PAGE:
Sunday, May 12, 2013

a role worth honoring

To quote a Frenchman on this Mother's Day,

"Thus the Americans do not think that man and woman have either the duty or the right to perform the same office, but they show an equal regard for both their respective parts; and though their lot is different, they consider both of them as beings of equal value."

Alexis de Tocqeville, a nineteenth century French historian,  wrote a book entitled, Democracy in America. I was saddened to read some of his excerpts regarding the America of his time period in light of how much culture has changed America concerning the roles of men and women with these roles remaining intact. In fact, it almost seems like a speeding train on a timeline, without having to look very far back.

If you are interested in reading an excellent article on motherhood and how its role has been degraded by those who do not know or consider truth, you may check this link. This article may grip your heart at times, but thankfully there is much there that also sheds hope, a glimmering, for the future. It is important how we convey this to the next generation, being created women by God and understanding how tremendous those God- given roles are in shaping a society, only for its good I might add. Tocqeville realized what America had in the 1800s as a treasure. It just seems we might have been treasure- hunting in the pig styes of humanistic thought.

I believe in the power of prayer, and the huge responsibility that godly families and the church hold in establishing a culture that understands and values the roles ordained by God.  Therefore, on this day set apart to honor the role of motherhood, because it does not need to be seen as a "Hallmark" declared day,  may we hunger for His truth and heed the words of Titus 2, "But speak those things which become sound doctrine...teachers of good things."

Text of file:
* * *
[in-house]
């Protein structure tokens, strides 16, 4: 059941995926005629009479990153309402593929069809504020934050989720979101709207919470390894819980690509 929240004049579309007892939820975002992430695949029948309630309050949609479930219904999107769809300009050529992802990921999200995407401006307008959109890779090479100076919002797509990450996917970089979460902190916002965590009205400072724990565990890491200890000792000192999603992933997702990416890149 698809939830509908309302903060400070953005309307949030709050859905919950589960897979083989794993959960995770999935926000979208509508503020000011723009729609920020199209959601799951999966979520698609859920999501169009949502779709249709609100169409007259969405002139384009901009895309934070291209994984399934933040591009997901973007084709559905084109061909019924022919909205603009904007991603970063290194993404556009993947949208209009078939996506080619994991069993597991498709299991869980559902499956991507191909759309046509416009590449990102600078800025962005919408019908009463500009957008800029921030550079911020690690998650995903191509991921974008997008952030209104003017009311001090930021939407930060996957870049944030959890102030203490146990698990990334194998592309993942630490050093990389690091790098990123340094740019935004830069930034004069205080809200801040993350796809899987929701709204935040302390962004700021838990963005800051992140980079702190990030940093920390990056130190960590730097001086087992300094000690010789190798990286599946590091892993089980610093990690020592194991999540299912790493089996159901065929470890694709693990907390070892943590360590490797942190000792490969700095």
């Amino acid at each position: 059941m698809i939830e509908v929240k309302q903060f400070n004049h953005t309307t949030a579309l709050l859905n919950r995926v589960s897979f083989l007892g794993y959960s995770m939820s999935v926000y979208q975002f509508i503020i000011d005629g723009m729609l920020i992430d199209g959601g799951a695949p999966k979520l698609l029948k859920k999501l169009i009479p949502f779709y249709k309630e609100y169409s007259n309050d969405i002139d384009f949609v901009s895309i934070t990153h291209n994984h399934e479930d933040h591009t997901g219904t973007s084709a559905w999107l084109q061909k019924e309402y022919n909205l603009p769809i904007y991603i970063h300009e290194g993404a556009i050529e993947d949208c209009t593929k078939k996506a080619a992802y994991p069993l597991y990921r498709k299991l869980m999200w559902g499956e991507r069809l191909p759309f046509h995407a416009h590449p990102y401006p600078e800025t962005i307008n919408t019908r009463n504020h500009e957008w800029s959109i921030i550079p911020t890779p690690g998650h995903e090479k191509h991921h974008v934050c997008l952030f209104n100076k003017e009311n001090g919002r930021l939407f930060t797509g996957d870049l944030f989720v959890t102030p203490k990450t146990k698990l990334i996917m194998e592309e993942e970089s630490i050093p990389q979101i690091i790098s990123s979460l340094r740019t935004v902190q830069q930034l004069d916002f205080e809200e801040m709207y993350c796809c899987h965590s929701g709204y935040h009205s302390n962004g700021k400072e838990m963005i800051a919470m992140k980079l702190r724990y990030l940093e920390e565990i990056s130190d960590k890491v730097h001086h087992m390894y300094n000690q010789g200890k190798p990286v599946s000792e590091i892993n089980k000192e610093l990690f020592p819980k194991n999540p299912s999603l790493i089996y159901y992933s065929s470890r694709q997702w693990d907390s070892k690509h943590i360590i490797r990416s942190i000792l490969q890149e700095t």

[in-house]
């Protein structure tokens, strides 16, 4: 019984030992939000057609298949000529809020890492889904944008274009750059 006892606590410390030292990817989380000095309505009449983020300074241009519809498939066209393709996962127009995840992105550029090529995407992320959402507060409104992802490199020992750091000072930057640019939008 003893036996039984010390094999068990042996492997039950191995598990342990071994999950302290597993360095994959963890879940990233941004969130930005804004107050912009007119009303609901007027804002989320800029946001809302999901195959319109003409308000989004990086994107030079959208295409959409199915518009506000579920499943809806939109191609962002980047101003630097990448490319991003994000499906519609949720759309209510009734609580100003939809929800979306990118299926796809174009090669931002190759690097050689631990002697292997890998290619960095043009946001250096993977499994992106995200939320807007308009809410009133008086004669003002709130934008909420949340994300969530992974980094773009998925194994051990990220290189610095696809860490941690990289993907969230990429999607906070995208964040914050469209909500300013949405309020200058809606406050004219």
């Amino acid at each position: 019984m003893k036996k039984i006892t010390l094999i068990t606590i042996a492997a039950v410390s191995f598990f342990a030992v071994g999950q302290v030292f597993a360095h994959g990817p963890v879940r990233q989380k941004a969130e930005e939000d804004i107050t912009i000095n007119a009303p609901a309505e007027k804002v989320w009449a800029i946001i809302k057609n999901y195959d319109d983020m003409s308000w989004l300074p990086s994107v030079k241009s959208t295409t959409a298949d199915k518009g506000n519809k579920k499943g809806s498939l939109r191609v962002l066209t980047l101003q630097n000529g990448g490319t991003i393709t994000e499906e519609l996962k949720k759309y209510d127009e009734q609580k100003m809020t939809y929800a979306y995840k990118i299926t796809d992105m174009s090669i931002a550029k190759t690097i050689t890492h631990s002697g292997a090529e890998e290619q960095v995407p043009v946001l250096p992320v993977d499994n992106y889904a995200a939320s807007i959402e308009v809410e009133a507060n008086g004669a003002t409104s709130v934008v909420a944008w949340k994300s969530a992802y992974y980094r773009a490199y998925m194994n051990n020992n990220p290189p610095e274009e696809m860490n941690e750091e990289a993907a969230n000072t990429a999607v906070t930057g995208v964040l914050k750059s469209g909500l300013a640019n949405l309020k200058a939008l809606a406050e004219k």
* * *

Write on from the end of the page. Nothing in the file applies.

Happy Mothers Day!
Enjoy the honor given to mothers.

1 comment:

Karen Andreola said...

Yes, motherhood is indeed worth honoring. We had a copy of the book by Alex de Tocqueville in our house during our home school years. I read through some of it but it never made it in our history studies and although I found what I read interesting I had never read far enough to find what Mr. Phillips found about the women of early America. The article you link to on "Doug's Blog" is a sad and scary (communism scares me) but it is also encouraging to know that there are Christian moms who place value in motherhood and homemaking.
I'll end this already long comment with this. My daughter was part of a string orchestra - selected by audition. The young people came from various parts of Maine for a special performance project. They sat around in a large circle and introduced themselves, one by one sharing their life goals and the career goals as they were directed to do. Yolanda said, "Mother and homemaker." She was the only teen to say such a thing. But a girl came up to her afterwards, commended my daughter's boldness, and admitted that she secretly wished the same. Thanks for your post.
Karen A.

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